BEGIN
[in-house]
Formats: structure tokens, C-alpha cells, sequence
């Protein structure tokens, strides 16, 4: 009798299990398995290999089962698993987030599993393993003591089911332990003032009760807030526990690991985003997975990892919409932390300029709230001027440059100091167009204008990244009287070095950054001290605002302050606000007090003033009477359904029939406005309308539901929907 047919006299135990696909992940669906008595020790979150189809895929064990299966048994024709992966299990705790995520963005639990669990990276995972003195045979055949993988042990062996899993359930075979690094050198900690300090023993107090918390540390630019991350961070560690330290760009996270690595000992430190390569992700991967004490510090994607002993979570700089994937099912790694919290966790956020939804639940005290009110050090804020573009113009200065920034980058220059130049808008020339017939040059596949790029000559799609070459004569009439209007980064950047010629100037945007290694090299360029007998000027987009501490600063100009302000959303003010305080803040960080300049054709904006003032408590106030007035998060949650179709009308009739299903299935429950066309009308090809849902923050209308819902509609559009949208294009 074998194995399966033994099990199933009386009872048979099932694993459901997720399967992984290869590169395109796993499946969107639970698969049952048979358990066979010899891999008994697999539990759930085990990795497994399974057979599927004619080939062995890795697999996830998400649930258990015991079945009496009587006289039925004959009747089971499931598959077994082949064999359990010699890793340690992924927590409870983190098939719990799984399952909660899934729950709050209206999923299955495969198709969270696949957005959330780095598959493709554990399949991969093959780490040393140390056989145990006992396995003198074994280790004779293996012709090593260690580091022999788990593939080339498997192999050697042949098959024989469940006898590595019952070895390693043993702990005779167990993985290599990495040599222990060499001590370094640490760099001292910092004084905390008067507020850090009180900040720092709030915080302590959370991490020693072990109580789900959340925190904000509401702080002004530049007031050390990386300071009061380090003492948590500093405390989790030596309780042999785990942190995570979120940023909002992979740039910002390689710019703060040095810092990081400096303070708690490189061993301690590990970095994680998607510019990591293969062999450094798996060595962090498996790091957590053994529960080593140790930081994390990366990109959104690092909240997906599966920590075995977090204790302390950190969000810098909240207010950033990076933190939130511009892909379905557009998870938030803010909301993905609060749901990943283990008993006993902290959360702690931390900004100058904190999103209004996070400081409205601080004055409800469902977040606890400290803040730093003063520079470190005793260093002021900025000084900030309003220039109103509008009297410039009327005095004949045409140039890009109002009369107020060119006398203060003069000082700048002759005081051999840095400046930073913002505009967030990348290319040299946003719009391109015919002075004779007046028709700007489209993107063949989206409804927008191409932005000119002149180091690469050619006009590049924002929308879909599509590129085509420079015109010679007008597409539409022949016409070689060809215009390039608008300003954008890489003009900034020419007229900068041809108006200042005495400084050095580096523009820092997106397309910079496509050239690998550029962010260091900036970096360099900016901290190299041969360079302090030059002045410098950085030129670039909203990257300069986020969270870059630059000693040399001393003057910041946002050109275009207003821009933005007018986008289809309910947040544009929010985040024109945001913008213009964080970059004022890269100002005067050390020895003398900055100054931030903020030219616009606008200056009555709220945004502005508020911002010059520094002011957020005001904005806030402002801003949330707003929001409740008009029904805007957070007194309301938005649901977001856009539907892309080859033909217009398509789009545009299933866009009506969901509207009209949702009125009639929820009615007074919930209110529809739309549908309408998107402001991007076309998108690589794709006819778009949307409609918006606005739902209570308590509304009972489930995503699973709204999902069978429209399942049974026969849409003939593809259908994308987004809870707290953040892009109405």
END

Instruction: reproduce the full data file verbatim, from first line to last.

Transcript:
[in-house]
Formats: structure tokens, C-alpha cells, sequence
């Protein structure tokens, strides 16, 4: 009798299990398995290999089962698993987030599993393993003591089911332990003032009760807030526990690991985003997975990892919409932390300029709230001027440059100091167009204008990244009287070095950054001290605002302050606000007090003033009477359904029939406005309308539901929907 047919006299135990696909992940669906008595020790979150189809895929064990299966048994024709992966299990705790995520963005639990669990990276995972003195045979055949993988042990062996899993359930075979690094050198900690300090023993107090918390540390630019991350961070560690330290760009996270690595000992430190390569992700991967004490510090994607002993979570700089994937099912790694919290966790956020939804639940005290009110050090804020573009113009200065920034980058220059130049808008020339017939040059596949790029000559799609070459004569009439209007980064950047010629100037945007290694090299360029007998000027987009501490600063100009302000959303003010305080803040960080300049054709904006003032408590106030007035998060949650179709009308009739299903299935429950066309009308090809849902923050209308819902509609559009949208294009 074998194995399966033994099990199933009386009872048979099932694993459901997720399967992984290869590169395109796993499946969107639970698969049952048979358990066979010899891999008994697999539990759930085990990795497994399974057979599927004619080939062995890795697999996830998400649930258990015991079945009496009587006289039925004959009747089971499931598959077994082949064999359990010699890793340690992924927590409870983190098939719990799984399952909660899934729950709050209206999923299955495969198709969270696949957005959330780095598959493709554990399949991969093959780490040393140390056989145990006992396995003198074994280790004779293996012709090593260690580091022999788990593939080339498997192999050697042949098959024989469940006898590595019952070895390693043993702990005779167990993985290599990495040599222990060499001590370094640490760099001292910092004084905390008067507020850090009180900040720092709030915080302590959370991490020693072990109580789900959340925190904000509401702080002004530049007031050390990386300071009061380090003492948590500093405390989790030596309780042999785990942190995570979120940023909002992979740039910002390689710019703060040095810092990081400096303070708690490189061993301690590990970095994680998607510019990591293969062999450094798996060595962090498996790091957590053994529960080593140790930081994390990366990109959104690092909240997906599966920590075995977090204790302390950190969000810098909240207010950033990076933190939130511009892909379905557009998870938030803010909301993905609060749901990943283990008993006993902290959360702690931390900004100058904190999103209004996070400081409205601080004055409800469902977040606890400290803040730093003063520079470190005793260093002021900025000084900030309003220039109103509008009297410039009327005095004949045409140039890009109002009369107020060119006398203060003069000082700048002759005081051999840095400046930073913002505009967030990348290319040299946003719009391109015919002075004779007046028709700007489209993107063949989206409804927008191409932005000119002149180091690469050619006009590049924002929308879909599509590129085509420079015109010679007008597409539409022949016409070689060809215009390039608008300003954008890489003009900034020419007229900068041809108006200042005495400084050095580096523009820092997106397309910079496509050239690998550029962010260091900036970096360099900016901290190299041969360079302090030059002045410098950085030129670039909203990257300069986020969270870059630059000693040399001393003057910041946002050109275009207003821009933005007018986008289809309910947040544009929010985040024109945001913008213009964080970059004022890269100002005067050390020895003398900055100054931030903020030219616009606008200056009555709220945004502005508020911002010059520094002011957020005001904005806030402002801003949330707003929001409740008009029904805007957070007194309301938005649901977001856009539907892309080859033909217009398509789009545009299933866009009506969901509207009209949702009125009639929820009615007074919930209110529809739309549908309408998107402001991007076309998108690589794709006819778009949307409609918006606005739902209570308590509304009972489930995503699973709204999902069978429209399942049974026969849409003939593809259908994308987004809870707290953040892009109405």